Allan Sangster on a visit to Oxford
Mineral deposition in the conifers
My work at Birmingham in the late 1980's led me to wonder whether aluminium and silicon were associated in any way in the conifers. Could Si ameliorate Al toxicity? In 1994 I began some work on mineral deposition in the conifers while on sabbatical in Canada. This work has been in collaboration with my friend and colleague Allan Sangster, from York University in Toronto, Canada. The first stage involved an extensive survey of silica deposition in the needles of the gymnosperms. Much of this early work was conducted by my undergraduate project student, Sarah Williams. We were able to publish two papers from this study in the Madrid phytolith symposium:
HODSON, M.J., WILLIAMS, S.E. & SANGSTER, A.G. (1997) Silica deposition in the needles of the gymnosperms. I. Chemical analysis and light microscopy. In The State-of-the-art of Phytoliths in Soils and Plants. eds A. Pinilla, J. Juan-Tresserras & M.J. Machado. Monografia 4 del Centro de Ciencias Medioambientales, CISC. Madrid. 123-133.
SANGSTER, A.G., WILLIAMS, S.E. & HODSON, M.J. (1997) Silica deposition in the needles of the gymnosperms. II. Scanning electron microscopy and x-ray microanalysis. In The State-of-the-art of Phytoliths in Soils and Plants. eds A. Pinilla, J. Juan-Tresserras & M.J. Machado. Monografia 4 del Centro de Ciencias Medioambientales, CISC. Madrid. 135-146.
We then went on to conduct a series of microanalytical investigations of conifer needles. The first of these concerned white spruce:
HODSON, M.J. & SANGSTER, A.G. (1998) Mineral deposition in the needles of white spruce [Picea glauca (Moench.) Voss]. Annals of Botany 82, 375-385.
Allan Sangster presented some of our results on larch at an international tree symposium in Montreal, Canada. The book of the conference L'arbre 2000 The Tree was published in 2001. Our contribution is:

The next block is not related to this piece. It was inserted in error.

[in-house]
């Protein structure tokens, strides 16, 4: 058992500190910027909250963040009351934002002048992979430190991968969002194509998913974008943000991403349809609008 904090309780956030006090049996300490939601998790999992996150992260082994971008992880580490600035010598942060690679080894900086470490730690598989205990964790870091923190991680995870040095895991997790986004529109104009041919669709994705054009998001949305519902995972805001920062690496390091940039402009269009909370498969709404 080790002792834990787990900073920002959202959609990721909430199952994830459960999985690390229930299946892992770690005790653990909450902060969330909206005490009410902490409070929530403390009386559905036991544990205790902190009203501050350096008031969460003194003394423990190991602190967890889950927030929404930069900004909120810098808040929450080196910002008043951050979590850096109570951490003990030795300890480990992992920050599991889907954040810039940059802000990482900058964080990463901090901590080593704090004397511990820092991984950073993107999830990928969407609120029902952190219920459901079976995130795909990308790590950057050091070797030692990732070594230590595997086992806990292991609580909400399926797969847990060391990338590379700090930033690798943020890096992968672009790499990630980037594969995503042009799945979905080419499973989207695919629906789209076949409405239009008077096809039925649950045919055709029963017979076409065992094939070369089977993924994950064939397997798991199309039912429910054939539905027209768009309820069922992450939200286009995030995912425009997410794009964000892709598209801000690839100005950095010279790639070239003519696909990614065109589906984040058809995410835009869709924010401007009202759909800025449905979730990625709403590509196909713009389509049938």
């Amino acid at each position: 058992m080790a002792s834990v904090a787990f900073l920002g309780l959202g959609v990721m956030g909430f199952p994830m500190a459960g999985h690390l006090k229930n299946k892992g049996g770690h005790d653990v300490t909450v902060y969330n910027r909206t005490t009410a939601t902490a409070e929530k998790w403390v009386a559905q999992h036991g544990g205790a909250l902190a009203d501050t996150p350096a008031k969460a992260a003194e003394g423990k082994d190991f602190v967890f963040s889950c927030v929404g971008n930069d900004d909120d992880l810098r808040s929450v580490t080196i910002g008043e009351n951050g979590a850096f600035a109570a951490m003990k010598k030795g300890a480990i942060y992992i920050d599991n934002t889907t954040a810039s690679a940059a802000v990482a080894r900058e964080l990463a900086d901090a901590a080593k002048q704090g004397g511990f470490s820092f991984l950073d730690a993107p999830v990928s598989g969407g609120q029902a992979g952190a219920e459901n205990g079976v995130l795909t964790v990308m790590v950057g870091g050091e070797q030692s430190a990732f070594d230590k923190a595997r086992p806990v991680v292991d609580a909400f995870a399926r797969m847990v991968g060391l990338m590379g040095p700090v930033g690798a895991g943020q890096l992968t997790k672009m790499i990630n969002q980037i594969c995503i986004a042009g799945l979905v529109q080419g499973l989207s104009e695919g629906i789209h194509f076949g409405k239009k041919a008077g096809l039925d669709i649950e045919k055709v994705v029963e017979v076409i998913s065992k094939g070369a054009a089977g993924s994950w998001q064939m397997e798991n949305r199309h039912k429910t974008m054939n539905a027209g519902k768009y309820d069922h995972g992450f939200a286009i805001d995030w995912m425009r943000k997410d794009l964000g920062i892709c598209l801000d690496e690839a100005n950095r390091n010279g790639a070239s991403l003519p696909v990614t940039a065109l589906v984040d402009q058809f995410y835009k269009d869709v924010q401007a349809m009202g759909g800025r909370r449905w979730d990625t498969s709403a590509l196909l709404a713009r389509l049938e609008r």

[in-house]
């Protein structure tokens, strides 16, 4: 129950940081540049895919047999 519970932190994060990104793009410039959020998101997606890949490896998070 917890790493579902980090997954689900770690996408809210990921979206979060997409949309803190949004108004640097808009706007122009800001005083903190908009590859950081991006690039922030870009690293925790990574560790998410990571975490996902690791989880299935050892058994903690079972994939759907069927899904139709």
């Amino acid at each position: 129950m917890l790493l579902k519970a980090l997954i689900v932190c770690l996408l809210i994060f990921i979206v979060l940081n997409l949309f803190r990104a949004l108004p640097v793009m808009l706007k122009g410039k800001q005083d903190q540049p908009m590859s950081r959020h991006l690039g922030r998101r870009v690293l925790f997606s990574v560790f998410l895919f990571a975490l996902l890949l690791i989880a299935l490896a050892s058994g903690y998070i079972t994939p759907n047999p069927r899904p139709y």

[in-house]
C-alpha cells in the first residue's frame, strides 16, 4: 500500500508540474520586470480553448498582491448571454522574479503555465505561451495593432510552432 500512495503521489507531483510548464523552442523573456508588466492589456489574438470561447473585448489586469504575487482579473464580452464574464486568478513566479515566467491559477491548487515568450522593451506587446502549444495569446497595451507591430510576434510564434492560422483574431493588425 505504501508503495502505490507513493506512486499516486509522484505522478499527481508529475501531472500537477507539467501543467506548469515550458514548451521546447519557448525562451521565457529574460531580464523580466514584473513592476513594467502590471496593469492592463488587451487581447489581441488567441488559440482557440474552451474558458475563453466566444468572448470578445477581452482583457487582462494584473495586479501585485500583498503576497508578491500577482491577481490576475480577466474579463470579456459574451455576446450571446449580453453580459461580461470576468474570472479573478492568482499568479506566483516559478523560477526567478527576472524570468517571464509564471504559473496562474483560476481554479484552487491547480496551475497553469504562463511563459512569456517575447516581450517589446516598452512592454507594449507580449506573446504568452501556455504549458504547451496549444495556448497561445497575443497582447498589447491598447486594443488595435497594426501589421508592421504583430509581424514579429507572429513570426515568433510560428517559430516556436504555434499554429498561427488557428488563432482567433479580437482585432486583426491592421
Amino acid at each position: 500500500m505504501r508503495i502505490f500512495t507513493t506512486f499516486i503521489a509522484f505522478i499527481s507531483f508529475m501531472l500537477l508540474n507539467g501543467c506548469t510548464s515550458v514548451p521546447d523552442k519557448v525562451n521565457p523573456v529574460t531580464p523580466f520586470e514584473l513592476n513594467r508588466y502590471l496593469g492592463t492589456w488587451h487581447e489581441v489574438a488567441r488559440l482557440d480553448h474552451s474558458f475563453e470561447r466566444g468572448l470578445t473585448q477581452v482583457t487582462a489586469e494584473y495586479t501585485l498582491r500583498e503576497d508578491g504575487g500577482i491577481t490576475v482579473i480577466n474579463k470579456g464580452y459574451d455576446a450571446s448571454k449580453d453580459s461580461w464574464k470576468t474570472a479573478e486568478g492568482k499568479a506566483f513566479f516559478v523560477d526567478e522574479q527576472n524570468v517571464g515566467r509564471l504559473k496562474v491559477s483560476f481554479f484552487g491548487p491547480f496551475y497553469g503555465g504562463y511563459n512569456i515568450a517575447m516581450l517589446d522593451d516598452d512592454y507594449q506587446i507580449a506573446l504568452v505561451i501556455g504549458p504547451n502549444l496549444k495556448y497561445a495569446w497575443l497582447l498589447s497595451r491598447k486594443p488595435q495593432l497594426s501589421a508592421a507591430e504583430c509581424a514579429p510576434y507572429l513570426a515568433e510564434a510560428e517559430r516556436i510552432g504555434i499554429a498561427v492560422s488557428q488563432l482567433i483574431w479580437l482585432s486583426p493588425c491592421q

SANGSTER, A.G., HODSON, M.J., & HUANG, C.X. (2001) X-ray microanalytical studies of mineral composition in cell walls of needle tissues of American larch [Larix laricina (Du Roi) K. Koch] and European larch [L. decidua (L.) Mill.] In “L'arbre 2000 The Tree” (ed. M. Labrecque) pp. 160-167. 4th International Symposium on the Tree, Montreal Botanic Garden. Isabelle Quentin Press, Montreal, Canada.
A much more detailed account of mineralization in white pine was then published in Annals of Botany:
HODSON, M.J. & SANGSTER, A.G. (2002) X-ray microanalytical studies of mineral localisation in the needles of white pine (Pinus strobus
L.). Annals of Botany 89
, 367-374. Abstract
We considered Douglas fir in the special volume from the Prague "Acid Rain 2005" conference:
SANGSTER, A.G., LING, L., GERARD, F. & HODSON, M.J. (2007) X-ray microanalysis of needles from Douglas fir growing in environments of contrasting acidity. Water, Air and Soil Pollution: Focus 7
, 143-149. Abstract
Our final paper on this topic concerns hemlock. This work has now been published: SANGSTER, A.G., HODSON, M.J. & LING, L.E.C. (2009) Biomineralisation / environment interactions in conifers: illustrated by hemlock, Tsuga canadensis (L.) Carr. Quaternary International 193, 3-10.
In the course of our work we have often found that aluminium is codeposited with silicon, and this may represent a tolerance mechanism. We reviewed this possibility in:
HODSON, M.J. & SANGSTER, A.G. (1999) Aluminium/silicon interactions in conifers. Journal of Inorganic Biochemistry 76, 89-98.
However, just finding Al and Si in the same locations in the needles does not prove that Si ameliorates Al toxicity in conifers. So we need to do some physiology! Go to Aluminium/silicon interactions in conifers